ARCHIVE: Poster Archive: 1. Printmaking

Adriana Lademann | July 3, 2015

For my work-study at the SFU Gallery in Burnaby, I was presented a stack of posters from the galleries archive. My instructions were to create a digital archive. Rather then present you with some 50 odd posters, I would make a selection of posters that I thought related to one another. I also wanted to present them in the SFU hallways at the Burnaby Campus, where they were probably originally hung. My first selection deals with printmaking.

My first selection is AMERICA at Simon Fraser, which ran from October 14 - November 7, 1986. It was a selection of prints from the university’s permanent collection, which included Rauschenberg, Lichtenstein, Motherwell, Oldenburg, Man Ray, Warhol, Johns, Stella and Albers. The poster is an image of one of Andy Warhol’s cows. I found a funny quote from Warhol about Ivan Karp, the art dealer who inspired the cow: “Another time he said, ‘Why don’t you paint some cows, they’re so wonderfully pastoral and such a durable image in the history of the arts.’ (Ivan talked like this.) I don’t know how 'pastoral’ he expected me to make them, but when he saw the huge cow heads—bright pink on a bright yellow background—that I was going to have made into rolls of wallpaper, he was shocked. But after a moment he exploded with: 'They’re super-pastoral! They’re ridiculous! They’re blazingly bright and vulgar!’ I mean, he loved those cows and for my next show we papered all the walls in the gallery with them.”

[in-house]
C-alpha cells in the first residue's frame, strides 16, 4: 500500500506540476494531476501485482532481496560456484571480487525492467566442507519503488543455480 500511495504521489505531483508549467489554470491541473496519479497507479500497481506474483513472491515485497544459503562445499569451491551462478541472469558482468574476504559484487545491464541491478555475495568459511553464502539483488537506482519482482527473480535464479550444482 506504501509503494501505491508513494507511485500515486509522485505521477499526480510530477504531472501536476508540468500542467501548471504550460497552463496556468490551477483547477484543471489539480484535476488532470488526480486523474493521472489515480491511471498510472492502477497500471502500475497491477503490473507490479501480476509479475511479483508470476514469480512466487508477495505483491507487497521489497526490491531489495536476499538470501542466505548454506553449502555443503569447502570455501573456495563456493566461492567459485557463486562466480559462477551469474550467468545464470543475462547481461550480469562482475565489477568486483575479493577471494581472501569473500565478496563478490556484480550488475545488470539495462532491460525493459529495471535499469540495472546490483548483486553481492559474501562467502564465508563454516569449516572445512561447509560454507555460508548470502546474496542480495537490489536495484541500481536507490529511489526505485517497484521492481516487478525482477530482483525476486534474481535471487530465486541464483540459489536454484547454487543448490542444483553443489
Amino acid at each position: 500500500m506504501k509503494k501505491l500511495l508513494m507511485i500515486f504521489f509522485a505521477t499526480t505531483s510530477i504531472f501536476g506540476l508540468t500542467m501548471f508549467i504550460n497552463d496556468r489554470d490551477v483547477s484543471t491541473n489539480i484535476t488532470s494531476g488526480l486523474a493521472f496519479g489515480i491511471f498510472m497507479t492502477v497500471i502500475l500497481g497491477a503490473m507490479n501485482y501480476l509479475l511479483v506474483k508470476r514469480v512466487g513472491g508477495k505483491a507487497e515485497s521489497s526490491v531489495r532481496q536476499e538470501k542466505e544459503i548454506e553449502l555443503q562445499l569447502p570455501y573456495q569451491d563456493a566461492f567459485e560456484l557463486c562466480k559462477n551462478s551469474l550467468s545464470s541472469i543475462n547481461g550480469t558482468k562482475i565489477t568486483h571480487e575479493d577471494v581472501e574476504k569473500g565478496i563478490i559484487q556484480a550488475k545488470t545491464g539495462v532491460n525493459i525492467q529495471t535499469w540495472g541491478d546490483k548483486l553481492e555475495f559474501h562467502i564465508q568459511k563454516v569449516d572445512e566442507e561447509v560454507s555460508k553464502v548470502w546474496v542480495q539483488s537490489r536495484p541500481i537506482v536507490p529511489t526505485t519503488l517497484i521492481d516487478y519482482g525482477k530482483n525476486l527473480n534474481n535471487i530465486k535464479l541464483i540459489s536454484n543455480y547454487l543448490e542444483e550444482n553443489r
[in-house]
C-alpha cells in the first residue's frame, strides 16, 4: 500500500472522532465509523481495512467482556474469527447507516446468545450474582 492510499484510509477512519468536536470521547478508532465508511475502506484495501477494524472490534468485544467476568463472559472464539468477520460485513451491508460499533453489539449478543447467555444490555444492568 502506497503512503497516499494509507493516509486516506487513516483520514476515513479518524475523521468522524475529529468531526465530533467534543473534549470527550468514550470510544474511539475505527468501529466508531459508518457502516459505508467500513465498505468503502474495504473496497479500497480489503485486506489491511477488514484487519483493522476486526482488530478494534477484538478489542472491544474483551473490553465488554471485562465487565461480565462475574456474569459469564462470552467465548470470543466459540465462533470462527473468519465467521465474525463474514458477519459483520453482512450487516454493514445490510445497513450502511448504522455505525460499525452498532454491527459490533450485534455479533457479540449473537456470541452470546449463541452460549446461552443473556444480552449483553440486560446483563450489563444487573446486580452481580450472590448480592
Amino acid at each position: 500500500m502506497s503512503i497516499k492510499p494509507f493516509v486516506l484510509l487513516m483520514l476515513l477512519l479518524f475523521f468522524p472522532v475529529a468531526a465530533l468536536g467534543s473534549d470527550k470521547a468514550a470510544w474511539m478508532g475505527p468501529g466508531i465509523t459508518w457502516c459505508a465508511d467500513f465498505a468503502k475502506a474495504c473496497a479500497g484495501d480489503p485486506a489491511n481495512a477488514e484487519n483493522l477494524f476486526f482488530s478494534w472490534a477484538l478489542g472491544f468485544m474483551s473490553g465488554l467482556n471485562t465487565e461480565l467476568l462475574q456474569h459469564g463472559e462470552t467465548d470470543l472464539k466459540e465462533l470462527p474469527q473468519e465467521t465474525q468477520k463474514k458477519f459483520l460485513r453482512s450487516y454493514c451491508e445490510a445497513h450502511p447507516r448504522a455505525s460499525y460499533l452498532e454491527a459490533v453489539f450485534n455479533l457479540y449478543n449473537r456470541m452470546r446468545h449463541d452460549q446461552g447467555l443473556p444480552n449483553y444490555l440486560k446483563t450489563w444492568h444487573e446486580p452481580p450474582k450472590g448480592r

The second poster is this beautiful pink and orange poster for 50 Dutch Prints, which happened in 1971. My photograph does not do the colours justice. This exhibition was brought together because of a television show talking about printmakers. 50 artists were selected from the Netherlands to make 50 prints of the same design to be shown simultaneously in 50 galleries. The idea of having a global conversation about an exhibition would be very exciting at that time and still seems like a very interesting concept with the digital age we are in now.

The last poster I’ve selected is probably the most special one in the poster archives. It was hand printed, and you can feel the layers on the poster. It was designed for Visual Arts Workshop Annual in 1969. There is no information as to whether this was an exhibition of works, or some type of printing workshop. At the bottom reads “AIS.” I would like to believe that the hands of AIS are seen in this work.

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